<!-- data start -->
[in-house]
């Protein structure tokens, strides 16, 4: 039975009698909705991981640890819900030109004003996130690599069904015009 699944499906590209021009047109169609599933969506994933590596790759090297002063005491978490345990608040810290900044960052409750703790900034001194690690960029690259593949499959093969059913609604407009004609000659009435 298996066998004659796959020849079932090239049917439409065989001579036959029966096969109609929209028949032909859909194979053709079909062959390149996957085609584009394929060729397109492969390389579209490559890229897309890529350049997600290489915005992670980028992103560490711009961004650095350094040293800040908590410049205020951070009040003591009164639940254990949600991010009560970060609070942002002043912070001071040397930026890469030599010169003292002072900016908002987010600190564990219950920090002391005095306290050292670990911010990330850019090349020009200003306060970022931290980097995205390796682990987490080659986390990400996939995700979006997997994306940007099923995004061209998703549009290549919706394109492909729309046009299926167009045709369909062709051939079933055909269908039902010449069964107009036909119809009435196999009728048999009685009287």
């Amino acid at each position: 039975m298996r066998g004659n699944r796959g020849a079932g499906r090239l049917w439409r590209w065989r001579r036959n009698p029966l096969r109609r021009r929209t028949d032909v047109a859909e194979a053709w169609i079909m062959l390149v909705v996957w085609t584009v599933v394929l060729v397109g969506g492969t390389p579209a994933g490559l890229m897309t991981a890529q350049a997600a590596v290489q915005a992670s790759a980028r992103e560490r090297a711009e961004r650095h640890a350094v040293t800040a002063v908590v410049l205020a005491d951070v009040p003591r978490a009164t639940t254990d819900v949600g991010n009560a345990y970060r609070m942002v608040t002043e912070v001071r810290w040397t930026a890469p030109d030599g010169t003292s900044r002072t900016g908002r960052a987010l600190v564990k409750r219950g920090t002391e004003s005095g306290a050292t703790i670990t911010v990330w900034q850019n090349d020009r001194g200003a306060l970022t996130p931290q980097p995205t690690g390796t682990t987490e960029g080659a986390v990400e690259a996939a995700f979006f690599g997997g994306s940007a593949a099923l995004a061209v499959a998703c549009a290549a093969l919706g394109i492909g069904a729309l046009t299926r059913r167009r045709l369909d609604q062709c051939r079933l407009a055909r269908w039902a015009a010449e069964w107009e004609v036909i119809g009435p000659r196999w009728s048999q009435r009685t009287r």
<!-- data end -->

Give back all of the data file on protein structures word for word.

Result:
[in-house]
């Protein structure tokens, strides 16, 4: 039975009698909705991981640890819900030109004003996130690599069904015009 699944499906590209021009047109169609599933969506994933590596790759090297002063005491978490345990608040810290900044960052409750703790900034001194690690960029690259593949499959093969059913609604407009004609000659009435 298996066998004659796959020849079932090239049917439409065989001579036959029966096969109609929209028949032909859909194979053709079909062959390149996957085609584009394929060729397109492969390389579209490559890229897309890529350049997600290489915005992670980028992103560490711009961004650095350094040293800040908590410049205020951070009040003591009164639940254990949600991010009560970060609070942002002043912070001071040397930026890469030599010169003292002072900016908002987010600190564990219950920090002391005095306290050292670990911010990330850019090349020009200003306060970022931290980097995205390796682990987490080659986390990400996939995700979006997997994306940007099923995004061209998703549009290549919706394109492909729309046009299926167009045709369909062709051939079933055909269908039902010449069964107009036909119809009435196999009728048999009685009287």
């Amino acid at each position: 039975m298996r066998g004659n699944r796959g020849a079932g499906r090239l049917w439409r590209w065989r001579r036959n009698p029966l096969r109609r021009r929209t028949d032909v047109a859909e194979a053709w169609i079909m062959l390149v909705v996957w085609t584009v599933v394929l060729v397109g969506g492969t390389p579209a994933g490559l890229m897309t991981a890529q350049a997600a590596v290489q915005a992670s790759a980028r992103e560490r090297a711009e961004r650095h640890a350094v040293t800040a002063v908590v410049l205020a005491d951070v009040p003591r978490a009164t639940t254990d819900v949600g991010n009560a345990y970060r609070m942002v608040t002043e912070v001071r810290w040397t930026a890469p030109d030599g010169t003292s900044r002072t900016g908002r960052a987010l600190v564990k409750r219950g920090t002391e004003s005095g306290a050292t703790i670990t911010v990330w900034q850019n090349d020009r001194g200003a306060l970022t996130p931290q980097p995205t690690g390796t682990t987490e960029g080659a986390v990400e690259a996939a995700f979006f690599g997997g994306s940007a593949a099923l995004a061209v499959a998703c549009a290549a093969l919706g394109i492909g069904a729309l046009t299926r059913r167009r045709l369909d609604q062709c051939r079933l407009a055909r269908w039902a015009a010449e069964w107009e004609v036909i119809g009435p000659r196999w009728s048999q009435r009685t009287r």